The Federal Trade Commission’s Bureau of Consumer Protection is about to undergo reform, according to FTC Acting Chairman Maureen Ohlhausen. In a press release issued on July 17, the FTC stated that the changes are part of an ongoing initiative to simplify information requests and improve transparency that began last April, when Ohlhausen announced new internal working groups on agency reform and efficiency.
“It is our duty to carry out our vital mission in the most effective and efficient way possible. The changes announced today will reduce unnecessary and undue burdens of FTC investigations without compromising our ability to protect American consumers,” Ohlhausen stated.
The current round of reforms concern Civil Investigative Demands (CIDs) in consumer protection cases. According to the FTC, the changes include:
- Plain language descriptions of the CID process and business education materials;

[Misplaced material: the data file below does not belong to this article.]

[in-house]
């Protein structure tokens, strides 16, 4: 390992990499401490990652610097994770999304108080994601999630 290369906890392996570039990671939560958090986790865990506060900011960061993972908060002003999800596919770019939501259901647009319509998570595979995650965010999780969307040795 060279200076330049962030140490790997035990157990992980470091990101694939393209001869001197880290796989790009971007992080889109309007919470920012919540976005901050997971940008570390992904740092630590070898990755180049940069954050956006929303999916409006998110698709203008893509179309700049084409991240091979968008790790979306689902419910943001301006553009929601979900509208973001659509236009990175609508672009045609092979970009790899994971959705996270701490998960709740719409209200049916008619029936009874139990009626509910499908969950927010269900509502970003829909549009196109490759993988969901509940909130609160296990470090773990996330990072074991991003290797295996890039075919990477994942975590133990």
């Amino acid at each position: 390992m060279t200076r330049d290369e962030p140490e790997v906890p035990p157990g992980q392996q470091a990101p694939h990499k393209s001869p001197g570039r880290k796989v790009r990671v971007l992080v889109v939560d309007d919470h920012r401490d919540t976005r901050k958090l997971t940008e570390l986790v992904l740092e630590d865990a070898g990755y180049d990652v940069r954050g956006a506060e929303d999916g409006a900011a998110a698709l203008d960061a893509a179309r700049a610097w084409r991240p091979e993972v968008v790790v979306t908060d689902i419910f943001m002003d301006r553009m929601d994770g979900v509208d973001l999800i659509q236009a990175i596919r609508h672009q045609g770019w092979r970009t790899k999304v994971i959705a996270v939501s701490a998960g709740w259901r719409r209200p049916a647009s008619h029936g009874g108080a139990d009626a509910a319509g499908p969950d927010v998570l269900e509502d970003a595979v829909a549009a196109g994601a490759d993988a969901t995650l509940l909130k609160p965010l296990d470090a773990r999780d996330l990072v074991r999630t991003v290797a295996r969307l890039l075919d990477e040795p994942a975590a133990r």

- More detailed descriptions of the scope and purpose of investigations to provide a better understanding of the information requested;
- Reduced time periods for investigations to minimize the burden on companies;
- Streamlined instructions for providing electronically stored data; and
- Where appropriate, longer response times for CIDs to improve quality and timeliness.
The reforms are intended to make investigatory/information gathering requests less burdensome to businesses and more efficient generally. If effective, they will narrow the scope of information requested to specific pertinent information. As in many areas of legal and regulatory compliance, responding to CIDs—even in the absence of any wrongdoing or evidence thereof—can be time consuming and costly to businesses.
Other regulatory reform initiatives have been announced by the FTC in recent months, so it is reasonable to expect that more changes will be on horizon. Most recently, the FTC announced that it is seeking public comments on the Picture Tube, Textile, Energy Labeling, and CAN-SPAM Rules to inform the agency’s decision on whether to update them. More information is available in Keller and Heckman LLP’s Consumer Protection Connection blog post Regulatory Reforms Afoot at FTC: Now’s Your Chance to Weigh In.